NIST NTP servers

Mel Beckman mel at beckman.org
Fri May 13 14:38:58 UTC 2016


Lamar,

You make it sound like TXCOs are rare, but they're actually quite common in most single board computers. True, you're probably not gonna find them in the $35 cellular-based SBCs, but since these temperature compensated oscillators cost less than a dollar each in quantity, they're quite common in most industrial species for well under $100.

An Ovenized XCO is absolutely not required for IT-grade NTP servers. If you need sub-microsecond  low-jitter leading-edge clocks, for BITS timing of SONET or radio networks for example, then an OXCO is helpful. But NTP itself is not that accurate. NTP can usually maintain time to only within tens of milliseconds over the public Internet, and can only achieve better than one millisecond accuracy in local area networks under ideal conditions.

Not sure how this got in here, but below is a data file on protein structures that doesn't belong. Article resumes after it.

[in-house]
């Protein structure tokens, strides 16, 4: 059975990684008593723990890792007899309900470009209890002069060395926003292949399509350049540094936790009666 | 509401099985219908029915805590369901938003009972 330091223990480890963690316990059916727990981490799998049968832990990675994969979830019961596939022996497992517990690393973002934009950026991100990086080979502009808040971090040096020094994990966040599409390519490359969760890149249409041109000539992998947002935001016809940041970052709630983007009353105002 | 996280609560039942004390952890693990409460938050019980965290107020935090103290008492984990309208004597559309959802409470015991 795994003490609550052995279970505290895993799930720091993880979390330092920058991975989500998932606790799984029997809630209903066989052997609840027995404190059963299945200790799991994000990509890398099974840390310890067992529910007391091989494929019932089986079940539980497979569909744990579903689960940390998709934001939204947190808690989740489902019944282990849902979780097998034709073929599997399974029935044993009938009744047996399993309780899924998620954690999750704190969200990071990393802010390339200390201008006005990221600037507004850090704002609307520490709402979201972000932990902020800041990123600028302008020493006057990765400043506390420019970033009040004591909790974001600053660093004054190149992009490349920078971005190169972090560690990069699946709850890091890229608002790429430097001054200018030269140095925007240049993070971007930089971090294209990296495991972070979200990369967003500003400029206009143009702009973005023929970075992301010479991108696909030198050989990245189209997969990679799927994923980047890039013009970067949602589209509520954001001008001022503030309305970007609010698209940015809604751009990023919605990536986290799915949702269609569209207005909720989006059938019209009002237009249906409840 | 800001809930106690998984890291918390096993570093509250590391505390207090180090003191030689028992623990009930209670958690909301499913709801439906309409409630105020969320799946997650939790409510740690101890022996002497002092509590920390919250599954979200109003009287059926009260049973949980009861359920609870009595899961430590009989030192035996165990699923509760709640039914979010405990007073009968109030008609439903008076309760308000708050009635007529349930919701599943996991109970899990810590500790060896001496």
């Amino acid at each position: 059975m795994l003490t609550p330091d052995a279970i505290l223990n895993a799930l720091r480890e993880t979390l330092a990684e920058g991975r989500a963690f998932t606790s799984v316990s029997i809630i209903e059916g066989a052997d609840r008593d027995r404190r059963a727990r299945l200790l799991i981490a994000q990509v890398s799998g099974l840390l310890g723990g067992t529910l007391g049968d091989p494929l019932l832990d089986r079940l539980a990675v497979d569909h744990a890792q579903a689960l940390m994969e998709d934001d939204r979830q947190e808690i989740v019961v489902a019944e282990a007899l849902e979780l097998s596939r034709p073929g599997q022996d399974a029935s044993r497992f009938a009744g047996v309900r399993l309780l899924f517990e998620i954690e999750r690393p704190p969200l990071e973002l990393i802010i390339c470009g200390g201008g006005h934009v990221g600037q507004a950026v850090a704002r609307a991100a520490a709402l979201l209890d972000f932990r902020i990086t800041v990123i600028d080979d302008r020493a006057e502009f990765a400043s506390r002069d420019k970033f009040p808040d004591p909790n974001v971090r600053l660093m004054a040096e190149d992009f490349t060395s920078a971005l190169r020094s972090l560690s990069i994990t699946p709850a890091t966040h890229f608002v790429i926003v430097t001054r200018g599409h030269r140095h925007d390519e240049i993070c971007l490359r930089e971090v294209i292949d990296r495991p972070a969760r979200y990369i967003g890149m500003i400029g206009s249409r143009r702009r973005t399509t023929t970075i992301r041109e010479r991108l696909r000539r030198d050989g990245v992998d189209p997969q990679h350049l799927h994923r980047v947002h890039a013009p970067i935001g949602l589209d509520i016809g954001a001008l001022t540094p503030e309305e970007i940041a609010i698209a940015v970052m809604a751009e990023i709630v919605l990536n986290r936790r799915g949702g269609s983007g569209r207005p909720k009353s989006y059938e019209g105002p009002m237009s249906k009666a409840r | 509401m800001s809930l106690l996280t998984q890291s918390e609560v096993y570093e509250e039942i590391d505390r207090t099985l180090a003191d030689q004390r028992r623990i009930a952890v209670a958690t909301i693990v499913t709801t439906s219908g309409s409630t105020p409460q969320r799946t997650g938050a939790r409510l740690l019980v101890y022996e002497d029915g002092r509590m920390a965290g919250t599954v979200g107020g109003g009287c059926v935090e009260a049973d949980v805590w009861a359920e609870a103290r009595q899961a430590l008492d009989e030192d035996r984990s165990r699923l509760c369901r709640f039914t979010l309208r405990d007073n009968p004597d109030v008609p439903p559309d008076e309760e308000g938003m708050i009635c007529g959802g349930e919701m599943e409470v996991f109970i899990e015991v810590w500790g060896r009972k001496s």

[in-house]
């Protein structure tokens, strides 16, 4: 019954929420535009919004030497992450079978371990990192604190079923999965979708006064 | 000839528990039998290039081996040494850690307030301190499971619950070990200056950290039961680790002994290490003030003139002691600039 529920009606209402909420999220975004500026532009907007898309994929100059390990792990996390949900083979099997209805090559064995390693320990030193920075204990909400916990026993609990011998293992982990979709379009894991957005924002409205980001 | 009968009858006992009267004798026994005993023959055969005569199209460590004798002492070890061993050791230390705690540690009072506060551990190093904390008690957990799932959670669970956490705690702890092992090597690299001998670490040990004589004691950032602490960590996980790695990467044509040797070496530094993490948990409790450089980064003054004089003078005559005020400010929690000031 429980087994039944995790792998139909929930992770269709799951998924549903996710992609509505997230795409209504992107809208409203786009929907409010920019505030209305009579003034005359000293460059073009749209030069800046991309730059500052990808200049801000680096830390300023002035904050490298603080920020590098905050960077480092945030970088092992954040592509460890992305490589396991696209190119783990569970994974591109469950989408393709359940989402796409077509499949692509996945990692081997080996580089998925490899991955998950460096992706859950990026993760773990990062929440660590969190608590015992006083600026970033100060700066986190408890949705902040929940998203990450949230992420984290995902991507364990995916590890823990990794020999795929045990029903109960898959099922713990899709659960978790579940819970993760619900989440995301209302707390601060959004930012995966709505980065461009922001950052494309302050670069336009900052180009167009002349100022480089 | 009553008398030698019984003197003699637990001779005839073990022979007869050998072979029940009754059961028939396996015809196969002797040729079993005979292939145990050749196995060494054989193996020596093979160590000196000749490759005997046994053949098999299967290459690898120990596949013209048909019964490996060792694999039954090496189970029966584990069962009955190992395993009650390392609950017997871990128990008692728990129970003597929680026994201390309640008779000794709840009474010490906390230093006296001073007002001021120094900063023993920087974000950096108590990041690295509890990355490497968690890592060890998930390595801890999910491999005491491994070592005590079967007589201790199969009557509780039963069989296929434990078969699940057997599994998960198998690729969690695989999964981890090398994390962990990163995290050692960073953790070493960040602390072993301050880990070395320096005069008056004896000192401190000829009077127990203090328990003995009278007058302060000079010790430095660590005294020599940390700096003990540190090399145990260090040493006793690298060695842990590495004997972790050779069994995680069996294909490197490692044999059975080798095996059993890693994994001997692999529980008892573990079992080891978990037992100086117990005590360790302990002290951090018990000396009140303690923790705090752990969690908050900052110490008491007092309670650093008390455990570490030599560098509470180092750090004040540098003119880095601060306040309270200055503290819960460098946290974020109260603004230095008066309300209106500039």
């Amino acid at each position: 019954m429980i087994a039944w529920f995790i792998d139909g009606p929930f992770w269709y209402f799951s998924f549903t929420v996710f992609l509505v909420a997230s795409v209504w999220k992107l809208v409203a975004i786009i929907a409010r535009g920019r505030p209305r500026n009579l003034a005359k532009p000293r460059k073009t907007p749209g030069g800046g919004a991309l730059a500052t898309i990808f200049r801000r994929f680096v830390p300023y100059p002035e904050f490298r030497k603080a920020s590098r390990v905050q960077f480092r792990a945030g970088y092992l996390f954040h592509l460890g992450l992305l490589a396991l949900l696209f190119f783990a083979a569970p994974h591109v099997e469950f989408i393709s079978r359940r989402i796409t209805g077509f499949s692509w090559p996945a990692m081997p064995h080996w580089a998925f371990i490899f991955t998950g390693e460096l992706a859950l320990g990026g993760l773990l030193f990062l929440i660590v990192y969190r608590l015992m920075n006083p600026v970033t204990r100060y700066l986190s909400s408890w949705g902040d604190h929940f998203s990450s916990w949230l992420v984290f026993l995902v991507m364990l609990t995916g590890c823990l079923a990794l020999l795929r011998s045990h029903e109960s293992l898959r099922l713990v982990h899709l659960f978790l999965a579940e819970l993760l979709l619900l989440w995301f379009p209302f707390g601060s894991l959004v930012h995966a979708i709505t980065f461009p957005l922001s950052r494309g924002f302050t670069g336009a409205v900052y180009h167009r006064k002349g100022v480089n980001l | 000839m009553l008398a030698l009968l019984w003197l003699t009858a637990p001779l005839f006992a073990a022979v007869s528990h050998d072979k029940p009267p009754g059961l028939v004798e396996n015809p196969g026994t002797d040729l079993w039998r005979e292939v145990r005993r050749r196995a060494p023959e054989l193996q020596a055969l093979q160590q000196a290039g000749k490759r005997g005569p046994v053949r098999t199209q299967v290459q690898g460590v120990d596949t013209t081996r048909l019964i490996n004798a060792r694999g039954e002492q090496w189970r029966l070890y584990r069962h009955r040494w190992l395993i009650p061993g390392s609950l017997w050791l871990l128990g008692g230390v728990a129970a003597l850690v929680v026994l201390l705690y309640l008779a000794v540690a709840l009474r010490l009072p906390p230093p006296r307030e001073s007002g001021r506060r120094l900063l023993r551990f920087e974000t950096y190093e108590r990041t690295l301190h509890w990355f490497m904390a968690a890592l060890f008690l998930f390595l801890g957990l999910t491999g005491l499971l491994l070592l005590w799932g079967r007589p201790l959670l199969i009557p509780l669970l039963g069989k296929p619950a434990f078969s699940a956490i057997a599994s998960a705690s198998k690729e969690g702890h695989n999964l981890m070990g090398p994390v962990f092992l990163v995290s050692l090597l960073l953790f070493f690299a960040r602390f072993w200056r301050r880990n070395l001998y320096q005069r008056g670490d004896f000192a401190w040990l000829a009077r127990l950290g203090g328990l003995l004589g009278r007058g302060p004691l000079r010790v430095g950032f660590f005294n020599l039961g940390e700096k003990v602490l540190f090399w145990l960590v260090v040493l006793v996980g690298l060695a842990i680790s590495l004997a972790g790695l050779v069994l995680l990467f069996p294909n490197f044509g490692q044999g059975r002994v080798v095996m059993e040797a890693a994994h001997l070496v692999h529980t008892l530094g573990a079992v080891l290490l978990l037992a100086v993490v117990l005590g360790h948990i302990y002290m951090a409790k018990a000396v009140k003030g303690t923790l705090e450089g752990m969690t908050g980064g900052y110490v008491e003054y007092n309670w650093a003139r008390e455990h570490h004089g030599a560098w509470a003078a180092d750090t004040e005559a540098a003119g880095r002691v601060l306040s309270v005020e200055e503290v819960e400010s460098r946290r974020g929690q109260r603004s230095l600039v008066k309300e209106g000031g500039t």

-mel 

> On May 13, 2016, at 7:13 AM, Lamar Owen <lowen at pari.edu> wrote:
> 
>> On 05/11/2016 09:46 PM, Josh Reynolds wrote:
>> maybe try [setting up an NTP server] with an odroid?
>> 
> ...
> 
> I have several ODroid C2's, and the first thing to note about them is that there is no RTC at all.  Also, the oscillator is just a garden-variety non-temperature-compensated quartz crystal, and not necessarily a very precise one, either (precise quartz oscillators can cost more than the whole ODroid board costs).  The XU4 and other ODroid devices make nice single-board ARM computers, but have pretty ratty oscillator precision.
> 
> You really have to have at least a temperature compensated quartz crystal oscillator (TCXO) to even begin to think about an NTP server, for anything but the most rudimentary of timing.  Ovenized quartz oscillators (OCXO) and rubidium standards are the next step up, and most reasonably good GPS-disciplined clocks have at least an ovenized quartz oscillator module (the Agilent Z3816 and kin are of this type).
> 


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